Many are currently stuck in a relationship with a partial match, which is a huge repellant for an investment worthy connection that comes along. Instead of trying to chase someone and build a connection, I focus instead on filtering for compatibility. But if I step on a mine and that scares the other person off, then I feel confident that I just saved us both some needless disappointment down the road.

Stepping on a mine means testing the strength of your compatibility, especially when it comes to lifestyle and values. To give you a better idea, here are some of the mines I often check for: Is she the jealous type? How does she feel about non-exclusivity and open relationships? Could she handle connecting with an unrepentant sinner? Does she like to explore, travel, and try new things? Does she like to grow? Or is she stubborn and inflexible?

Is she caring and compassionate? Or does she boast about her cruel and vengeful side? Is she comfortable with lots of touch and affection?

Or does she have issues with physical intimacy? Does she enjoy light-hearted teasing? Can she have fun? Is she awake and self-aware? Is she interesting to talk to?

Or does she act like a mindless NPC? Can she play along when I want to lead? Or does she always need to be in control? Does she generally like herself? Or is she wallowing in low self-esteem? Is she ready and able to go deeper?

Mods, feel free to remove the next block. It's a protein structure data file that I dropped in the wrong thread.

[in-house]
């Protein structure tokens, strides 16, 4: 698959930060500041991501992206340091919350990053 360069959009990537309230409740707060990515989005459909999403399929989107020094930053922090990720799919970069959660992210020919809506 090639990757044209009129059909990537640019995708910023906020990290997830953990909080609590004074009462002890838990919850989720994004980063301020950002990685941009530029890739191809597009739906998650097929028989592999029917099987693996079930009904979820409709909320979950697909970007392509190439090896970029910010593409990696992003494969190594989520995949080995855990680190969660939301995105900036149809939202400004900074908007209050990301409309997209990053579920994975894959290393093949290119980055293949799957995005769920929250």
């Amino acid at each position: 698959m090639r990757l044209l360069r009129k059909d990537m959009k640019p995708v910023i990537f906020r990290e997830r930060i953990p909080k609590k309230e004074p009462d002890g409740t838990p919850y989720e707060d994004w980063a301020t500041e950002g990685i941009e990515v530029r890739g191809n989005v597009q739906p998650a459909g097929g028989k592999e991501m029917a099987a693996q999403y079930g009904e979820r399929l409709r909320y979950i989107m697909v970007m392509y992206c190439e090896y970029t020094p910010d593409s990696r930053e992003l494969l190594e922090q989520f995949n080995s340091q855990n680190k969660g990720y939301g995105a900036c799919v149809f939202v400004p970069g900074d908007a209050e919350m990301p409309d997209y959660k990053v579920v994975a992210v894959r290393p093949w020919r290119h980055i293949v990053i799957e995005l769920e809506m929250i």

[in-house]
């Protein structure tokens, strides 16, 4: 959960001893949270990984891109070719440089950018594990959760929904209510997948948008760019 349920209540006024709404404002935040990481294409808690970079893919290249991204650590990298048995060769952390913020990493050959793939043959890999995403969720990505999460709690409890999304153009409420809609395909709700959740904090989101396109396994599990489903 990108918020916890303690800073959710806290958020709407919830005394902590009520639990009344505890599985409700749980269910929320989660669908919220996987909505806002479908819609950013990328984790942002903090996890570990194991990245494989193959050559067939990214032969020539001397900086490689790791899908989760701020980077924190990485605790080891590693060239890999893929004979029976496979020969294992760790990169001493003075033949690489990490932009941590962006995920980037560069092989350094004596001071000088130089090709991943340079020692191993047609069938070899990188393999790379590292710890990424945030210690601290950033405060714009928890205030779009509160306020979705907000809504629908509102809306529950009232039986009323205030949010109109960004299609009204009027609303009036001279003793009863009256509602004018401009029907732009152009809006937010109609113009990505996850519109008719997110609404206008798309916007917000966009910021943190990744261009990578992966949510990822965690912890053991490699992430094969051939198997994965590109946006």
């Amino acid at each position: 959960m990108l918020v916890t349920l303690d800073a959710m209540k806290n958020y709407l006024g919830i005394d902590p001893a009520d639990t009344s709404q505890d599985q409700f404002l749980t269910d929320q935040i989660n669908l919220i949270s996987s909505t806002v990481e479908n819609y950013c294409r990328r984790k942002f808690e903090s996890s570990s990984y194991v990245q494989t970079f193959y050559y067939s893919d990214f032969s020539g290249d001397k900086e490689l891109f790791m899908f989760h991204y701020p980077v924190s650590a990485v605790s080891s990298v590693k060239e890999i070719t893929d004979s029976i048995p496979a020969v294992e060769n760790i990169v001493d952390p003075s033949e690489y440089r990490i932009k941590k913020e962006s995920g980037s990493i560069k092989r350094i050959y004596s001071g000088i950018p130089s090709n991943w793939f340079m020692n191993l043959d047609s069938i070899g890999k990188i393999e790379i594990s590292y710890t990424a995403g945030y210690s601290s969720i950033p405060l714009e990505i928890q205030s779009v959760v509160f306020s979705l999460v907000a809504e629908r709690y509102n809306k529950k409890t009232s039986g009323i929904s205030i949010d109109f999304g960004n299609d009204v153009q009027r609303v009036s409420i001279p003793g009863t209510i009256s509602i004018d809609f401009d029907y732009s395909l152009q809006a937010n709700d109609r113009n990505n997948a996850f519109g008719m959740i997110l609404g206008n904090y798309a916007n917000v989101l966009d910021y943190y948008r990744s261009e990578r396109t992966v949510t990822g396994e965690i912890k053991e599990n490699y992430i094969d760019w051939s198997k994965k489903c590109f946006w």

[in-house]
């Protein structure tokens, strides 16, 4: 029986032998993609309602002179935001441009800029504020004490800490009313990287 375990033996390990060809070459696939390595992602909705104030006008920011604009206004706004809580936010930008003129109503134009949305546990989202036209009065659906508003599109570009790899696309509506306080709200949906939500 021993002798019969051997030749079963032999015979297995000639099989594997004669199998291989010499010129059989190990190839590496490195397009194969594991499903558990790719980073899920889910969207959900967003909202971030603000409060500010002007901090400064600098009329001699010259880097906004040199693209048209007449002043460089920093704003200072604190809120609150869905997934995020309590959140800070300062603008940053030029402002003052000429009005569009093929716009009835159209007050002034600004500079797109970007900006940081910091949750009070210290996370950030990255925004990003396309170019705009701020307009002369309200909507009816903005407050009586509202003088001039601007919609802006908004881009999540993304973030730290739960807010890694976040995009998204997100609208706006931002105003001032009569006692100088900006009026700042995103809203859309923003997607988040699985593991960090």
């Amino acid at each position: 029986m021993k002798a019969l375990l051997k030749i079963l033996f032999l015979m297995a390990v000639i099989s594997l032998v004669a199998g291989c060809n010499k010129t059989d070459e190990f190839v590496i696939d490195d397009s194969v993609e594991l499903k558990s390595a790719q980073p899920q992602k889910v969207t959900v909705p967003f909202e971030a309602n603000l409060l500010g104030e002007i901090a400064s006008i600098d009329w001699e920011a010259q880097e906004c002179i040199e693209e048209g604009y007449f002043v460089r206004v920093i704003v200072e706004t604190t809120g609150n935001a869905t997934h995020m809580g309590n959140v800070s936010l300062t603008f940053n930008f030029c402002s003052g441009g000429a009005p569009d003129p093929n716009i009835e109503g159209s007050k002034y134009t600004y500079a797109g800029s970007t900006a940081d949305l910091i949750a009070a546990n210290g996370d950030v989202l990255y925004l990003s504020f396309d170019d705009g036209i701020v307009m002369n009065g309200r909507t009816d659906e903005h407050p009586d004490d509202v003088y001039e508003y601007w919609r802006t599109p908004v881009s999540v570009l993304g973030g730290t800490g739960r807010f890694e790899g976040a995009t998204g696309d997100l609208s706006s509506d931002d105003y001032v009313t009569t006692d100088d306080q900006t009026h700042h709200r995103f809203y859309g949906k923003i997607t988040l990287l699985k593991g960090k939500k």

Or will she bolt as soon as an unresolved trauma gets triggered? Minefields in Business You may find it interesting that this is the same approach that many successful entrepreneurs recommend in business. They say to fail early, fail often, and fail faster.

Then put more time, energy, and resources into your most investment worthy ideas. I think it makes sense to do the same with relationships.

Being clingy with an incompatible match is very much like clinging to a bad business idea. A bad business idea comes with its own minefield. Yes, you can still make that kind of idea work, but it will take constant vigilance to do so.

I prefer a more fault tolerant business model. I like that blogging is a very fault tolerant medium. I can write whatever I feel inspired to write.

I can cover a wide variety of topics. I can take time off whenever I want. I can change up the income streams now and then. And it still works. This makes the business pleasant to run. I can run it largely by being myself. Who wants to run a business where one honest mistake will kill it? Who wants to be in a relationship under those conditions? It may actually open the door to greater intimacy.

How this plays out depends on how you both deal with the mine, and this depends on how investment worthy the connection is for each of you. Some people actually pride themselves on the strength of their minefields. They may even show off just how many mines they have. This repels most connections, but it also ensures that if someone does connect with them, that person is likely to be able to handle that particular minefield. Also, what looks like a minefield for one person may not seem very dangerous for another person.